North American miners prefer to make procurement decisions at mine site over head office

Paul Boughton

The majority of North American miners still make purchasing decisions for heavy mobile mining equipment at the mine site rather than corporate head office, according to a recent survey by Timetric’s Mining Intelligence Center (MIC).

More than 100 mine managers were asked to identify specifically where decisions were made for the purchasing of heavy mobile mining equipment: at the mine site, centralised within the country, centralised elsewhere within North America or globally outside of the region.

In the wake of the current cost reduction measures across the mining industry, it is interesting to see that across North America the majority of decisions are still made at the mine site, accounting for around 65% of all final decisions. After the mine site, final decisions were most commonly centralised within the country, accounting for 25% of operations.

This was high compared with other global mining regions. For instance in Africa, Asia and Latin America only around 40% of decisions are made at the mine site; whereas in North America, the mine site was still the location for the majority of decisions.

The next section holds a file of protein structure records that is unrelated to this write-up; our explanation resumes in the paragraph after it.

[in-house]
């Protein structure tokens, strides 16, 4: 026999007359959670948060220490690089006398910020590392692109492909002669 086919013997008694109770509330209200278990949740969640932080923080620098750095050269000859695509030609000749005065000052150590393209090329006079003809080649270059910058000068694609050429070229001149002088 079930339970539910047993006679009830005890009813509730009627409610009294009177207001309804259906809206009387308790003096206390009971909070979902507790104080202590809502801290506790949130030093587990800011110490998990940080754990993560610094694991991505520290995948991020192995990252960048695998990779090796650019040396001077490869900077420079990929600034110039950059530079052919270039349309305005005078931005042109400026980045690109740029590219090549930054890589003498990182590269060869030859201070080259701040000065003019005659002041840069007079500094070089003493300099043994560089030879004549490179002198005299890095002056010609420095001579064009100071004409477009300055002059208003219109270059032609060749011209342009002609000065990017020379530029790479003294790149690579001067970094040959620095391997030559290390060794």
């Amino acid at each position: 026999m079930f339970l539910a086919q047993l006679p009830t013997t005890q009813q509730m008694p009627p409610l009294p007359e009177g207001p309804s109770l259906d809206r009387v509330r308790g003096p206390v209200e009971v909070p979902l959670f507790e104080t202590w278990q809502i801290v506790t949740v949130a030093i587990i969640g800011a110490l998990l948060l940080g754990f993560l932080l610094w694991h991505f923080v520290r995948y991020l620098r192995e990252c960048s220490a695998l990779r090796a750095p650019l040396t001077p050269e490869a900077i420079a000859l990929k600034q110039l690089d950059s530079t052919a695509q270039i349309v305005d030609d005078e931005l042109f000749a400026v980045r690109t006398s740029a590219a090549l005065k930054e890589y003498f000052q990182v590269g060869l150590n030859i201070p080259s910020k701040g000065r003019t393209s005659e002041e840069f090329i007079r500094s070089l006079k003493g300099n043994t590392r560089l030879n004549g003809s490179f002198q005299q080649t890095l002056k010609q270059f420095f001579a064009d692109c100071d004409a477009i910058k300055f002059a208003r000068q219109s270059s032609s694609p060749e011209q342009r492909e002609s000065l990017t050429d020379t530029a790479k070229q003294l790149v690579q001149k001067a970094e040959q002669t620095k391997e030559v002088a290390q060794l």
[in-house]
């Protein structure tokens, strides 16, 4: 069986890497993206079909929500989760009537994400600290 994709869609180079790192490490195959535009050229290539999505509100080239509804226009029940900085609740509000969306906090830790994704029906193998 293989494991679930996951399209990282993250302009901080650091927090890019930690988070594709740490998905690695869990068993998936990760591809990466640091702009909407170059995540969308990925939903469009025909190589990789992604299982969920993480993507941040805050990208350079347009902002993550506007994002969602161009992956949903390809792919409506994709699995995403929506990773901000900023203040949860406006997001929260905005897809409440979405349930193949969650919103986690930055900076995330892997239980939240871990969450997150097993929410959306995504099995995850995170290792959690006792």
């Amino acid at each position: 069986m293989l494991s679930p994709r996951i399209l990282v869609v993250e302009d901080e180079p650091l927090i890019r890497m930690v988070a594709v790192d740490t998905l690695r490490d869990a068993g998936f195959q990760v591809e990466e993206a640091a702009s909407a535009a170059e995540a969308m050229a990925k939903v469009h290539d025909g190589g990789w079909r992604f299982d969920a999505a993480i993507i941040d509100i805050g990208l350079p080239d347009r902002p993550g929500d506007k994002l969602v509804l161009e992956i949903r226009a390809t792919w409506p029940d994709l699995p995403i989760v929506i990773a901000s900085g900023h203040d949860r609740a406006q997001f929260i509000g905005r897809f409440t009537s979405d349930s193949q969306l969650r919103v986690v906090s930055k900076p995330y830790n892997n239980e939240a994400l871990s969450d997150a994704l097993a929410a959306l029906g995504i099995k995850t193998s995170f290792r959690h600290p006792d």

However, over 28% of respondents expected more centralisation over this period for all categories, while fewer than 12% of respondents indicated that ‘centralisation’ would decrease in any category. That said, the majority of respondents do not expect any change at all, which indicates that North America is rather stable in terms of procurement centralisation.

“In other mining regions, notably Australia, we saw a trend towards greater centralisation, due in part to many miners reducing costs across their operations via central contract negotiations. However, we are not seeing this trend as strong in the US, which still prefer to handle most decisions at the mine sites. For instance the data revealed that close to 90% of precious metals purchasing decisions are still made on site, hence a supplier to precious metals mines is best advised to continue their relationship with onsite personnel. This information is particularly useful for companies that supply mining products and services, because they can use this to determine where marketing efforts are best made,” says Clifford Smee, Senior Mining Analyst at Timetric’s MIC.

All information is based on the Timetric report: Purchasing Trends and Intentions in Mining in North America, 2015. For their survey Timetric questioned over 100 buyers and decision-makers currently working in operating mines.

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